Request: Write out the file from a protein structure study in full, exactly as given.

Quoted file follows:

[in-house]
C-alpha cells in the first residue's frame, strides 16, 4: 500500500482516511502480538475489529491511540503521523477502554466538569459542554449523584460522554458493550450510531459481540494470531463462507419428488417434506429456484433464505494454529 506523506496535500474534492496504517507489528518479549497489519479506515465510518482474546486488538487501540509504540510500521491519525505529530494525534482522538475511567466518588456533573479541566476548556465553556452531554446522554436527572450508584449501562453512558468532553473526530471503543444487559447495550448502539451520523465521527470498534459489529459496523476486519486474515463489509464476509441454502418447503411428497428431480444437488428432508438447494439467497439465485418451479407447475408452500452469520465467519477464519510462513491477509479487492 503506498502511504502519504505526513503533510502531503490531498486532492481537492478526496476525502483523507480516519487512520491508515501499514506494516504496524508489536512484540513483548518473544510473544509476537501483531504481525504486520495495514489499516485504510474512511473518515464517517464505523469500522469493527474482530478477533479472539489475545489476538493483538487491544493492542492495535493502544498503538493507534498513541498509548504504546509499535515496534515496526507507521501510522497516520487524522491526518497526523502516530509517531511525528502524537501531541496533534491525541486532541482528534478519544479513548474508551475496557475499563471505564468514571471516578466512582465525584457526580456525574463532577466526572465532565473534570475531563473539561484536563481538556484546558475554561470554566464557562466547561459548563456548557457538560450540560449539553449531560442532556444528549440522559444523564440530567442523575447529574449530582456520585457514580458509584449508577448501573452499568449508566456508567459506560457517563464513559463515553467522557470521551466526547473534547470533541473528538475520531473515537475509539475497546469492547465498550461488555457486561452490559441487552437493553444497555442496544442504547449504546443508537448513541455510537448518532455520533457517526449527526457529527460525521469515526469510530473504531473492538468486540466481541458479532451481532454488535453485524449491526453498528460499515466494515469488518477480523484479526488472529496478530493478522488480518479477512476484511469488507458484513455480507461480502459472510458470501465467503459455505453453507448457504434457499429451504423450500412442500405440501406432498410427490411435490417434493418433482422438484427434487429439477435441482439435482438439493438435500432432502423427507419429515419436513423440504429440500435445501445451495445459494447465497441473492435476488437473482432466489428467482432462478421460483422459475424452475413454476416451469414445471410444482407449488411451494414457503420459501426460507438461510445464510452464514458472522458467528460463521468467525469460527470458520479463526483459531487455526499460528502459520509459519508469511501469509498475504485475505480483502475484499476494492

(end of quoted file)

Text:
[in-house]
C-alpha cells in the first residue's frame, strides 16, 4: 500500500482516511502480538475489529491511540503521523477502554466538569459542554449523584460522554458493550450510531459481540494470531463462507419428488417434506429456484433464505494454529 506523506496535500474534492496504517507489528518479549497489519479506515465510518482474546486488538487501540509504540510500521491519525505529530494525534482522538475511567466518588456533573479541566476548556465553556452531554446522554436527572450508584449501562453512558468532553473526530471503543444487559447495550448502539451520523465521527470498534459489529459496523476486519486474515463489509464476509441454502418447503411428497428431480444437488428432508438447494439467497439465485418451479407447475408452500452469520465467519477464519510462513491477509479487492 503506498502511504502519504505526513503533510502531503490531498486532492481537492478526496476525502483523507480516519487512520491508515501499514506494516504496524508489536512484540513483548518473544510473544509476537501483531504481525504486520495495514489499516485504510474512511473518515464517517464505523469500522469493527474482530478477533479472539489475545489476538493483538487491544493492542492495535493502544498503538493507534498513541498509548504504546509499535515496534515496526507507521501510522497516520487524522491526518497526523502516530509517531511525528502524537501531541496533534491525541486532541482528534478519544479513548474508551475496557475499563471505564468514571471516578466512582465525584457526580456525574463532577466526572465532565473534570475531563473539561484536563481538556484546558475554561470554566464557562466547561459548563456548557457538560450540560449539553449531560442532556444528549440522559444523564440530567442523575447529574449530582456520585457514580458509584449508577448501573452499568449508566456508567459506560457517563464513559463515553467522557470521551466526547473534547470533541473528538475520531473515537475509539475497546469492547465498550461488555457486561452490559441487552437493553444497555442496544442504547449504546443508537448513541455510537448518532455520533457517526449527526457529527460525521469515526469510530473504531473492538468486540466481541458479532451481532454488535453485524449491526453498528460499515466494515469488518477480523484479526488472529496478530493478522488480518479477512476484511469488507458484513455480507461480502459472510458470501465467503459455505453453507448457504434457499429451504423450500412442500405440501406432498410427490411435490417434493418433482422438484427434487429439477435441482439435482438439493438435500432432502423427507419429515419436513423440504429440500435445501445451495445459494447465497441473492435476488437473482432466489428467482432462478421460483422459475424452475413454476416451469414445471410444482407449488411451494414457503420459501426460507438461510445464510452464514458472522458467528460463521468467525469460527470458520479463526483459531487455526499460528502459520509459519508469511501469509498475504485475505480483502475484499476494492